Monday, March 21, 2011

The Fish by Elizabeth Bishop

I caught a tremendous fish
and held him beside the boat
half out of water, with my hook
fast in a corner of his mouth.
He didn't fight.
He hadn't fought at all.
He hung a grunting weight,
battered and venerable
and homely. Here and there
his brown skin hung in strips
like ancient wallpaper,
and its pattern of darker brown
was like wallpaper:
shapes like full-blown roses
stained and lost through age.
He was speckled and barnacles,
fine rosettes of lime,
and infested
with tiny white sea-lice,
and underneath two or three
rags of green weed hung down.
While his gills were breathing in
the terrible oxygen
--the frightening gills,
fresh and crisp with blood,
that can cut so badly--
I thought of the coarse white flesh
packed in like feathers,
the big bones and the little bones,
the dramatic reds and blacks
of his shiny entrails,
and the pink swim-bladder
like a big peony.
I looked into his eyes
which were far larger than mine
but shallower, and yellowed,
the irises backed and packed
with tarnished tinfoil
seen through the lenses
of old scratched isinglass.
They shifted a little, but not
to return my stare.
--It was more like the tipping
of an object toward the light.
I admired his sullen face,
the mechanism of his jaw,
and then I saw
that from his lower lip
--if you could call it a lip
grim, wet, and weaponlike,
hung five old pieces of fish-line,
or four and a wire leader
with the swivel still attached,
with all their five big hooks
grown firmly in his mouth.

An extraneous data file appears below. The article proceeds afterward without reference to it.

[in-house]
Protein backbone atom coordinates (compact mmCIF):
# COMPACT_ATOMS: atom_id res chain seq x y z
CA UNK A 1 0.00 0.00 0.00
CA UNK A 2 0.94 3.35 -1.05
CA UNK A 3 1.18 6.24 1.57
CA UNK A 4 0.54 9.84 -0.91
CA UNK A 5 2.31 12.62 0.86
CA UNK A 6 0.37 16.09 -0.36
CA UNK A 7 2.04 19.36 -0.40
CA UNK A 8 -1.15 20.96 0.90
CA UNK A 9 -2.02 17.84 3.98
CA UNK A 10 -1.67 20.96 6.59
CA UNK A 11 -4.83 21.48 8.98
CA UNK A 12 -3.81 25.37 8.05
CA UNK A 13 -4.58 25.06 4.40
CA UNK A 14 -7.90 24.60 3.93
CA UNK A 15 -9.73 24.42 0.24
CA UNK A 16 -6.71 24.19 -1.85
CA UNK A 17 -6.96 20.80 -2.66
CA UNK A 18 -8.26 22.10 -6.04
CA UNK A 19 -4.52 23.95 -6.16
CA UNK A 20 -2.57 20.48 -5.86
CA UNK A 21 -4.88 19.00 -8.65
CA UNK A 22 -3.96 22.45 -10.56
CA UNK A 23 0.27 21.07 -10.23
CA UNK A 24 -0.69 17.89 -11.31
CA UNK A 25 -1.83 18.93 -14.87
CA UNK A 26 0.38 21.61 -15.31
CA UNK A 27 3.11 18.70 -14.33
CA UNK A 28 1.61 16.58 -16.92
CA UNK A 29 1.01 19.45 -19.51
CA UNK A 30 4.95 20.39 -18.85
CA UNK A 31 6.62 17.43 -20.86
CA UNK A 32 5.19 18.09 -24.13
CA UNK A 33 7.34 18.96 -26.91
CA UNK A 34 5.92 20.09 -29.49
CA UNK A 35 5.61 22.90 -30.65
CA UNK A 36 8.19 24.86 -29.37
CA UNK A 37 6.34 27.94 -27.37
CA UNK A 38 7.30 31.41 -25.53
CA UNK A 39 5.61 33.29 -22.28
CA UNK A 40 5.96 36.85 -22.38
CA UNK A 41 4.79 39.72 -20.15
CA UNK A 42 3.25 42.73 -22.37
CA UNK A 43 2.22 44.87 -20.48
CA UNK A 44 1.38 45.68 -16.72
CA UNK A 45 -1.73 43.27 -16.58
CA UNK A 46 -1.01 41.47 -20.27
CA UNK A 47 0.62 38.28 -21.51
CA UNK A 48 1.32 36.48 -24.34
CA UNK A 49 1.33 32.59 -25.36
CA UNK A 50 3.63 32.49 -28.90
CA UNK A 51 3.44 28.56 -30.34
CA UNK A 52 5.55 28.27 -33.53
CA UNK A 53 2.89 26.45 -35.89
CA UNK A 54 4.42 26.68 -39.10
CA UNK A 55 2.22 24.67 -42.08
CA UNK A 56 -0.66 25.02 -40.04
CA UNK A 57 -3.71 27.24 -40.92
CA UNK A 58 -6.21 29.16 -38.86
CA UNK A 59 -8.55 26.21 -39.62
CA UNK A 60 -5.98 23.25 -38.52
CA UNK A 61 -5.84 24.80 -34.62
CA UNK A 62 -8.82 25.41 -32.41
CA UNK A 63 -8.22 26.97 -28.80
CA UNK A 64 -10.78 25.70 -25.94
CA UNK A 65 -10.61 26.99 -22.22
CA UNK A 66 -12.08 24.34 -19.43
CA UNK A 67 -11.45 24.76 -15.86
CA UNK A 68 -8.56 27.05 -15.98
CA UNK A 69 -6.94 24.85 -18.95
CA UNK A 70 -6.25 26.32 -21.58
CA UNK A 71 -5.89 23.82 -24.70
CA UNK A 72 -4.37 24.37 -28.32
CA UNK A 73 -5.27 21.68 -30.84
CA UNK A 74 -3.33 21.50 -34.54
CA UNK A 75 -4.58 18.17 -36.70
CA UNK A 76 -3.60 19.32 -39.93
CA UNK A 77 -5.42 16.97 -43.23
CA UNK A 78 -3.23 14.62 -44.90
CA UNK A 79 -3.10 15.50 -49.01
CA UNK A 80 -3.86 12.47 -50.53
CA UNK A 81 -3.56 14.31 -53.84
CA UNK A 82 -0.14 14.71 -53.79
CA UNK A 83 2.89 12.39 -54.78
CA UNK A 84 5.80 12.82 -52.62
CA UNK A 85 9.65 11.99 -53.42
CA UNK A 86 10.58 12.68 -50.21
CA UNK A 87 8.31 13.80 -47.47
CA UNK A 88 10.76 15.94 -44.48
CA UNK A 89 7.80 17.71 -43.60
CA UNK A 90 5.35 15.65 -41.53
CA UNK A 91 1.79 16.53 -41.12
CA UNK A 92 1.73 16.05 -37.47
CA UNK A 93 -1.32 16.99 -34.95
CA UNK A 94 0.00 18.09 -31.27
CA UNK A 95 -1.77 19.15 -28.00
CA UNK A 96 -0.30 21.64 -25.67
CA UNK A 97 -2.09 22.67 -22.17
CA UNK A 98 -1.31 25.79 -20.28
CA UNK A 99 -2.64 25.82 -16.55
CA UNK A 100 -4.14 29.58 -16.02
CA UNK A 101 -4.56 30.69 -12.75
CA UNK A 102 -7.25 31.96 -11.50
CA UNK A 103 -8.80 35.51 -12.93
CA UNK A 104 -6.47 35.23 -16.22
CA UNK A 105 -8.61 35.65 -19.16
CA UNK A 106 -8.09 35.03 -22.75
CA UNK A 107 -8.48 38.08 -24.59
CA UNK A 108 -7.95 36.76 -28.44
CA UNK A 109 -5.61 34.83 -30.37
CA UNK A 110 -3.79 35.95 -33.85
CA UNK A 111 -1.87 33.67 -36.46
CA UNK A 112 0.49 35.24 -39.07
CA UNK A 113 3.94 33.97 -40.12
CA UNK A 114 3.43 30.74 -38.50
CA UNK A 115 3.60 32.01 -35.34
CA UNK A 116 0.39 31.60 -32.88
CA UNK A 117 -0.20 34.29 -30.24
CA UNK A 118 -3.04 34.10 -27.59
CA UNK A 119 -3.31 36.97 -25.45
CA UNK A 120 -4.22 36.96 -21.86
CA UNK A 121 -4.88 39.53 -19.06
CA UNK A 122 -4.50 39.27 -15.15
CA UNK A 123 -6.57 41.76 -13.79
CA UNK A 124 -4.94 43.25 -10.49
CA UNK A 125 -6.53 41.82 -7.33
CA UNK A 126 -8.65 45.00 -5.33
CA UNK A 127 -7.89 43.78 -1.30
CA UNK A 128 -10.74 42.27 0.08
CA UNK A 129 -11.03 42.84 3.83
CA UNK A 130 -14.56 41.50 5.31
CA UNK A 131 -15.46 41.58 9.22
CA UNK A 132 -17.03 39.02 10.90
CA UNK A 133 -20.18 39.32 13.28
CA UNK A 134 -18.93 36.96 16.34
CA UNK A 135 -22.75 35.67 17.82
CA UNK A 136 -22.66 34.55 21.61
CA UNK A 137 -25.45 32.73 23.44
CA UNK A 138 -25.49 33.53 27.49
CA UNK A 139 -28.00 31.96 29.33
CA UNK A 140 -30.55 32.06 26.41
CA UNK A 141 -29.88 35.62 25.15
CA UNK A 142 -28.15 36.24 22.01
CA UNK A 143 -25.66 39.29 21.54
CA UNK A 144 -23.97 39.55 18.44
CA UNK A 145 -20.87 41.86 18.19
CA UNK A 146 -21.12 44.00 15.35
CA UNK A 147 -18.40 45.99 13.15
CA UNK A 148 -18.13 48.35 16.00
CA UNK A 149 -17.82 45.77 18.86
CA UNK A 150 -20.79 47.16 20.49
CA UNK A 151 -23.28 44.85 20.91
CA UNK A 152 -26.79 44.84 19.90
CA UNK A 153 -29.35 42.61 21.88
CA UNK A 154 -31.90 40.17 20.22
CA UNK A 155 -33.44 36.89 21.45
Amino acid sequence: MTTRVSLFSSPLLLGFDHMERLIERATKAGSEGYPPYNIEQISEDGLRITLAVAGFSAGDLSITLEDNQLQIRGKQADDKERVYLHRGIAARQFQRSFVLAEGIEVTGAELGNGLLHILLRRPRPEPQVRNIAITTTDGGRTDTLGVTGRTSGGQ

A green line, frayed at the end
where he broke it, two heavier lines,
and a fine black thread
still crimped from the strain and snap
when it broke and he got away.
Like medals with their ribbons
frayed and wavering,
a five-haired beard of wisdom
trailing from his aching jaw.
I stared and stared
and victory filled up
the little rented boat,
from the pool of bilge
where oil had spread a rainbow
around the rusted engine
to the bailer rusted orange,
the sun-cracked thwarts,
the oarlocks on their strings,
the gunnels--until everything
was rainbow, rainbow, rainbow!
And I let the fish go.

This poem is about a fisherman who catches an old fish (wow what an astute observation!), and is so awed by the fact that this fish has survived so long that he lets it go. She also seems to be rather humbled by the fact that the fish itself seems to nobly take defeat, instead of flailing around like a fish out of water (mind the pun), it just sits there, accepting the fact that it has finally been overcome. Bishop compares the fish to an old war veteran, the old overgrown hooks in its mouth are said to be "war medals."The author refers to parts of the fish as flowers or other things related to vivid coloration, even though the fish itself is dull and has skin like "ancient wallpaper," and then seems to see the beauty in every part of the fish, down to its entrails and the lice living underneath its scales. The thing that finally seems to make the fisherman let the fish go though, is the fact that she begins to see rainbows everywhere, starting from the oil on the surface of the water and soon spreading to everything she sees. This is probably a metaphorical rainbow however, and instead the author has come to realize something about herself through the fish, and so she lets it go.